Phase Drafting (Novel Planning)
It's NaNoWriMo time again and the chatter moves to novel planning. I'm posting a couple older posts on the topic and then I'll add the way I'd plan a novel today (a constantly evolving process). This first discussion of phase drafting comes from September 3rd, 2009. There are two blog posts combined here. The first is my own exploration of writing a "pre-rough draft" and the second shows what happened when someone on twitter pointed me to phase drafting. Enjoy!
An Extra Step: The Pre-Rough Draft: September 3, 2009
I’m experimenting with something new as I write the second book in the Claire Morgane series. I’m adding a step.
I’m not sure if this is necessary. It may be like the two cups of coffee I poured myself on accident the other morning. Maybe it’s like washing dishes before you put them in the dishwasher.
Or maybe, quite possibly, this will be useful. No way to know without trying.
My extra step is writing what is either an extraordinarily detailed outline or a rough, rough draft. It could be described as either. The step fits between outlining on my big boards and writing the rough draft.
It looks like this:
- Book Name
- Main Plot Description
- Subplot #1 Description
- Subplot #2 Description
- Questions raised in 1st book
- Settings for this book, including new settings
- Character tables, including new characters
- Chapter content for each chapter: very detailed.
Some of the chapter material is detailed enough to transfer straight into the rough draft. Much of it is summary of action to be written later. This mss will end up being between 15-20K words.
My thought is this: It would be much easier to edit a draft in this stage than a final draft. Unpredictable things happen when ideas are fleshed out. Characters go their own ways. New characters appear out of nowhere. Some characters never develop and need to be removed from the draft. And oh the plot holes!
With my last book, I spent a very long week re-organizing material in my first chapters. It was complicated but not impossible. The whole time I had a question buzzing in my mind: how do I organize the next book so I won’t have to do this again?
I wrote my first chapter on September 1st. I like it. But a nagging voice in the back of my head is telling me, “That’s probably not really your beginning. Nice hook, but not great.” And yes, it’s also a comforting voice that says, “Oh never mind, you’ll come back to it and it will be fine.”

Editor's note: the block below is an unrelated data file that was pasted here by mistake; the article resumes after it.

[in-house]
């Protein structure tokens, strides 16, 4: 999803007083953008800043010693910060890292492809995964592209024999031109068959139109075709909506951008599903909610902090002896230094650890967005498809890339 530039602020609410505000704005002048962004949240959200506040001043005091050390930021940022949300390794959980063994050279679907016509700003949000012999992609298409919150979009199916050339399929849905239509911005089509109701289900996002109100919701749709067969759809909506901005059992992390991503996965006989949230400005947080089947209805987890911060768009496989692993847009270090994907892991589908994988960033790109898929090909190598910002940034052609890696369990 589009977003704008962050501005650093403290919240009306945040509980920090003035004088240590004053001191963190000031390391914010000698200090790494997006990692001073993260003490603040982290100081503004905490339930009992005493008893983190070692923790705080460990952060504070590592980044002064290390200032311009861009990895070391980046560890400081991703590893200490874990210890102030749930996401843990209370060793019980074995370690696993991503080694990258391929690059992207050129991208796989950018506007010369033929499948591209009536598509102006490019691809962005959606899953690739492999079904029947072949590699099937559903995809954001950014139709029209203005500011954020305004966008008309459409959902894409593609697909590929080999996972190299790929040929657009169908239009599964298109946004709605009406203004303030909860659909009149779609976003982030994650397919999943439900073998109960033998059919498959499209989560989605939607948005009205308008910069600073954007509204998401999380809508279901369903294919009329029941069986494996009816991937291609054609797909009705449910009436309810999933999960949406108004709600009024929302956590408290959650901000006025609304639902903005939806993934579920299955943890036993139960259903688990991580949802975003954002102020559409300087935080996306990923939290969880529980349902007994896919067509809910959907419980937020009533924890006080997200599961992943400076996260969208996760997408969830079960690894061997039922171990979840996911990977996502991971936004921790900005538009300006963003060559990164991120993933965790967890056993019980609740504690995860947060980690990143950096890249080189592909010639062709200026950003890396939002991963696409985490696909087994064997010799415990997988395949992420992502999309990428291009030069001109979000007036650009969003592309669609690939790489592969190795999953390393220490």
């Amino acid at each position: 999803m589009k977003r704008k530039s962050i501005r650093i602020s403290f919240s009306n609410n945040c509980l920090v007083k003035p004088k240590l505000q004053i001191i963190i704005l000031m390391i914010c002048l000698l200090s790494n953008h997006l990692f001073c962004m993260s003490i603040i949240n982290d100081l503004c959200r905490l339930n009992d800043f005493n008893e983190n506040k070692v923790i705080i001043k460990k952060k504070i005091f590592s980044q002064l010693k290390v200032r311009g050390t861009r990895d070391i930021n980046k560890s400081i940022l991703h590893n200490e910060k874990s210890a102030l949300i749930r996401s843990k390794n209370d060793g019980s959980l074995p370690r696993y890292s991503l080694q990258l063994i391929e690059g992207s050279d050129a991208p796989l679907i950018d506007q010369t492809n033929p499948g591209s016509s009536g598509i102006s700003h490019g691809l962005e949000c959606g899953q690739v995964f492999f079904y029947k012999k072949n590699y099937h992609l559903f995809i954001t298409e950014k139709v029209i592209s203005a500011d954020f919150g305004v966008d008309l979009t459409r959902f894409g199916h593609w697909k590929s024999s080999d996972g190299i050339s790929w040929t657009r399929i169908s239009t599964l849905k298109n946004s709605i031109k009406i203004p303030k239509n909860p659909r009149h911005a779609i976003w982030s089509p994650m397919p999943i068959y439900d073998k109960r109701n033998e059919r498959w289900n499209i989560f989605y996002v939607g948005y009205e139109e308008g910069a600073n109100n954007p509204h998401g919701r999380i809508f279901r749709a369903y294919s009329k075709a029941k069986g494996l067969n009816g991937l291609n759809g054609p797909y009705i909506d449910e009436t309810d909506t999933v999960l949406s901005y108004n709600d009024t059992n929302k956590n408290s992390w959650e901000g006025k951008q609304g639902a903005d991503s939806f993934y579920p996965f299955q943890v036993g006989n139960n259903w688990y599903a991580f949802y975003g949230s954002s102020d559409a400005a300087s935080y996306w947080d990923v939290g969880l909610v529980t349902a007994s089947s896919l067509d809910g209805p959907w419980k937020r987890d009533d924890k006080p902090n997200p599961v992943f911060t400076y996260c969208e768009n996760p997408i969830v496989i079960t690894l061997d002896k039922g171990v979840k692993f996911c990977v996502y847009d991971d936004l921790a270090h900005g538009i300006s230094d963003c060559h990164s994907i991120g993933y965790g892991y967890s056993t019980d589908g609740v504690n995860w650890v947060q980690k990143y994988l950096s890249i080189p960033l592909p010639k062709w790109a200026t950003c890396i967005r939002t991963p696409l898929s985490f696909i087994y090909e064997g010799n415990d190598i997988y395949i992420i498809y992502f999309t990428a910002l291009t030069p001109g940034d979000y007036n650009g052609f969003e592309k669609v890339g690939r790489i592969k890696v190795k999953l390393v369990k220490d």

But I’m stubborn and I want to know: is there a way I can write better first drafts? And the logical part of my brain says, “Of course. Improving your craft is what it’s all about.”
So after my second chapter began intertwining the main plot and a subplot in unproductive ways, I called a stop to construction. I don’t want to balance the rest of the book on my head while I reconstruct this foundation again and again and again. I want a good, solid foundation for everything that follows.
The problem is that, even with an outline, our stories surprise us. To build a solid foundation, I could suppress the surprises, but I don’t want to do that. I like the surprises and I think they make the story more real. So the other option is trying to discover the surprises in a condensed format: the pre-rough draft. Then I can edit the hell out of the pre-rough draft before fleshing out the scenes.
Honestly, I have no idea if this will work for me. And if it does work for me, I have no idea if it would work for anyone else. I do believe it will improve my writing, whether or not it’s a strategy I adopt long-term. Maybe it’s the extra support I need for this book and I’ll learn enough through using it that I won’t need it for my next.
Phase Drafting: September 3, 2009
I wrote my last blog entry about the pre-rough draft and immediately received a response from @ShawnScarber who pointed me to “It’s Just A Phase” by Lazette Gifford.
This is one of those days when I want to hug Twitter. I have an idea, I put it out there, and someone comes back with a wonderful reference that moves me leaps and bounds ahead of where I was. Yippeee!
When I first heard the phrase, “phase drafting” I thought the author referred to adding another phase to the writing process. My thought: you do drafting in phases. Outline. Pre-rough draft. Rough draft. Revision. Revision. Revision.
Then I printed out the article from Lazette Gifford and really studied it. And I realized that she’s not using the word “phase” to relate to a phase in the writing process. I had to let go of my pre-conceived ideas to understand.
In her vocabulary, a phase is a piece of a scene.
Oh, that changes everything. Gifford’s idea is much more advanced than anything I was considering. It’s so much more wonderful!
I think this is an outlining style that even a pantster would adore. (Pantster=someone who plots on the fly, by the seat of one’s pants. Still lost: origin of the phrase.)
I was attempting to do the pre-rough draft by writing more about each chapter. It was going okay, but the ideas weren’t flowing as well as they do in full rough-draft writing.
By breaking scenes into phases, the action flows. There may be 300 or more phases to be developed in the rough draft. Each phase becomes a writing prompt.
Gifford also presents good ideas about how to keep your writing on track for word count, how to set goals, when to add or subtract phases. Her short article is a gold mine of information.
I admit when I first read through the article, I was distracted by the speed at which she was able to write using this method. (I think that may be the reason it took me a while to understand her vocabulary. Her words about writing a novel in days kept bouncing around in my head like writer-candy.) As I think more about those of you getting ready for National Novel Writing Month, I can really see how this would help. And hey, who wouldn’t want to write better faster?